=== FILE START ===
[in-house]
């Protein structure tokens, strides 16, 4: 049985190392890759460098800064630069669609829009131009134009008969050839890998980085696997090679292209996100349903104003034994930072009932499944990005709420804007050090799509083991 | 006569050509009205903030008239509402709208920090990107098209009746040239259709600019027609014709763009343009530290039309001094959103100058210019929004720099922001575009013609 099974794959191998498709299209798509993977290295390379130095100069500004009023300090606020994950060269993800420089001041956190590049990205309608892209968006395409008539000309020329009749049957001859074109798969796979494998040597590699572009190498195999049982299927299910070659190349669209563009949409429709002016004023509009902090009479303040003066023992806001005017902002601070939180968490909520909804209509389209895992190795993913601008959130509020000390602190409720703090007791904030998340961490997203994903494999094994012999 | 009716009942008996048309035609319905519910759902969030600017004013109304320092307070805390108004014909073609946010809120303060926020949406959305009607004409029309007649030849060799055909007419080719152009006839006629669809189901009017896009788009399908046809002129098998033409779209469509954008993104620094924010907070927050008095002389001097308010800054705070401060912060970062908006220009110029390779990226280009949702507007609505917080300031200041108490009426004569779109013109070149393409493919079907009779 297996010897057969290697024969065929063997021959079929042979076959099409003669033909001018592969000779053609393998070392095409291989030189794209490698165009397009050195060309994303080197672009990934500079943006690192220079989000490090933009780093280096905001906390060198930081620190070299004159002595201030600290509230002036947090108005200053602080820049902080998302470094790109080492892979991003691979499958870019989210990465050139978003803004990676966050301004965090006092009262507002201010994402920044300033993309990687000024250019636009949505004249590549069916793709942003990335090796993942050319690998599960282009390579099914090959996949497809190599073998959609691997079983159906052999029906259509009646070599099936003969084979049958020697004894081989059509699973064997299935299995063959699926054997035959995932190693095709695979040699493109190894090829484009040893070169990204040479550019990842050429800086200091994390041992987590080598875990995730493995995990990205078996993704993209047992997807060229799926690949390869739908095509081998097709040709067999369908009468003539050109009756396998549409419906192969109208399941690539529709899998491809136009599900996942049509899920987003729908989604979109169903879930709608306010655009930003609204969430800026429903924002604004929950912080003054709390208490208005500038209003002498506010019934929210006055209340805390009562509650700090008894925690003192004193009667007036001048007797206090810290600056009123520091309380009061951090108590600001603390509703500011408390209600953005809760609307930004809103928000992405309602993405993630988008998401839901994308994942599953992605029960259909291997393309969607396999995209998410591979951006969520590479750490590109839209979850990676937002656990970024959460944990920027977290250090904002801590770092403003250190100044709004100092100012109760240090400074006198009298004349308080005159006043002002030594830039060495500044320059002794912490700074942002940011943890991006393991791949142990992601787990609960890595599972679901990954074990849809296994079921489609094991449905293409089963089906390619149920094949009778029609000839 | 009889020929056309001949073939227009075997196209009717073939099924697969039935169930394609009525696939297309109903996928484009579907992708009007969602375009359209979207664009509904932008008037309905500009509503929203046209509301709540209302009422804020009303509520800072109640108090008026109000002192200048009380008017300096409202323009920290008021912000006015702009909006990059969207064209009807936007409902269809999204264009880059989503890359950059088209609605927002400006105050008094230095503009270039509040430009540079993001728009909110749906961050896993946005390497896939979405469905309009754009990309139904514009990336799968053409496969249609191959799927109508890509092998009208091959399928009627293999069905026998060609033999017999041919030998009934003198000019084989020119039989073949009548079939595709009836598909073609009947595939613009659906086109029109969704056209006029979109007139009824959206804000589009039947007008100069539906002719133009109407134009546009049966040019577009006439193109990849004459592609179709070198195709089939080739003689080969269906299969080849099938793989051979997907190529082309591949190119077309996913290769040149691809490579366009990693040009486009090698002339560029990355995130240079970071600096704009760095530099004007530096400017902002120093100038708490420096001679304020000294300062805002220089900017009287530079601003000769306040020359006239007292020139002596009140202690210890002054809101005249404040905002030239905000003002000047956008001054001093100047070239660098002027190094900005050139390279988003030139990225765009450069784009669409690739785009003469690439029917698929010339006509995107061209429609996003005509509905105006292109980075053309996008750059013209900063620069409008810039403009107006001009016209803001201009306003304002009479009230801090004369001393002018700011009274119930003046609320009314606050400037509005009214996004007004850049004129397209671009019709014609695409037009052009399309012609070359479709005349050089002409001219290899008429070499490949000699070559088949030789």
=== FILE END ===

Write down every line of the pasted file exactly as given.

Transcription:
[in-house]
């Protein structure tokens, strides 16, 4: 049985190392890759460098800064630069669609829009131009134009008969050839890998980085696997090679292209996100349903104003034994930072009932499944990005709420804007050090799509083991 | 006569050509009205903030008239509402709208920090990107098209009746040239259709600019027609014709763009343009530290039309001094959103100058210019929004720099922001575009013609 099974794959191998498709299209798509993977290295390379130095100069500004009023300090606020994950060269993800420089001041956190590049990205309608892209968006395409008539000309020329009749049957001859074109798969796979494998040597590699572009190498195999049982299927299910070659190349669209563009949409429709002016004023509009902090009479303040003066023992806001005017902002601070939180968490909520909804209509389209895992190795993913601008959130509020000390602190409720703090007791904030998340961490997203994903494999094994012999 | 009716009942008996048309035609319905519910759902969030600017004013109304320092307070805390108004014909073609946010809120303060926020949406959305009607004409029309007649030849060799055909007419080719152009006839006629669809189901009017896009788009399908046809002129098998033409779209469509954008993104620094924010907070927050008095002389001097308010800054705070401060912060970062908006220009110029390779990226280009949702507007609505917080300031200041108490009426004569779109013109070149393409493919079907009779 297996010897057969290697024969065929063997021959079929042979076959099409003669033909001018592969000779053609393998070392095409291989030189794209490698165009397009050195060309994303080197672009990934500079943006690192220079989000490090933009780093280096905001906390060198930081620190070299004159002595201030600290509230002036947090108005200053602080820049902080998302470094790109080492892979991003691979499958870019989210990465050139978003803004990676966050301004965090006092009262507002201010994402920044300033993309990687000024250019636009949505004249590549069916793709942003990335090796993942050319690998599960282009390579099914090959996949497809190599073998959609691997079983159906052999029906259509009646070599099936003969084979049958020697004894081989059509699973064997299935299995063959699926054997035959995932190693095709695979040699493109190894090829484009040893070169990204040479550019990842050429800086200091994390041992987590080598875990995730493995995990990205078996993704993209047992997807060229799926690949390869739908095509081998097709040709067999369908009468003539050109009756396998549409419906192969109208399941690539529709899998491809136009599900996942049509899920987003729908989604979109169903879930709608306010655009930003609204969430800026429903924002604004929950912080003054709390208490208005500038209003002498506010019934929210006055209340805390009562509650700090008894925690003192004193009667007036001048007797206090810290600056009123520091309380009061951090108590600001603390509703500011408390209600953005809760609307930004809103928000992405309602993405993630988008998401839901994308994942599953992605029960259909291997393309969607396999995209998410591979951006969520590479750490590109839209979850990676937002656990970024959460944990920027977290250090904002801590770092403003250190100044709004100092100012109760240090400074006198009298004349308080005159006043002002030594830039060495500044320059002794912490700074942002940011943890991006393991791949142990992601787990609960890595599972679901990954074990849809296994079921489609094991449905293409089963089906390619149920094949009778029609000839 | 009889020929056309001949073939227009075997196209009717073939099924697969039935169930394609009525696939297309109903996928484009579907992708009007969602375009359209979207664009509904932008008037309905500009509503929203046209509301709540209302009422804020009303509520800072109640108090008026109000002192200048009380008017300096409202323009920290008021912000006015702009909006990059969207064209009807936007409902269809999204264009880059989503890359950059088209609605927002400006105050008094230095503009270039509040430009540079993001728009909110749906961050896993946005390497896939979405469905309009754009990309139904514009990336799968053409496969249609191959799927109508890509092998009208091959399928009627293999069905026998060609033999017999041919030998009934003198000019084989020119039989073949009548079939595709009836598909073609009947595939613009659906086109029109969704056209006029979109007139009824959206804000589009039947007008100069539906002719133009109407134009546009049966040019577009006439193109990849004459592609179709070198195709089939080739003689080969269906299969080849099938793989051979997907190529082309591949190119077309996913290769040149691809490579366009990693040009486009090698002339560029990355995130240079970071600096704009760095530099004007530096400017902002120093100038708490420096001679304020000294300062805002220089900017009287530079601003000769306040020359006239007292020139002596009140202690210890002054809101005249404040905002030239905000003002000047956008001054001093100047070239660098002027190094900005050139390279988003030139990225765009450069784009669409690739785009003469690439029917698929010339006509995107061209429609996003005509509905105006292109980075053309996008750059013209900063620069409008810039403009107006001009016209803001201009306003304002009479009230801090004369001393002018700011009274119930003046609320009314606050400037509005009214996004007004850049004129397209671009019709014609695409037009052009399309012609070359479709005349050089002409001219290899008429070499490949000699070559088949030789």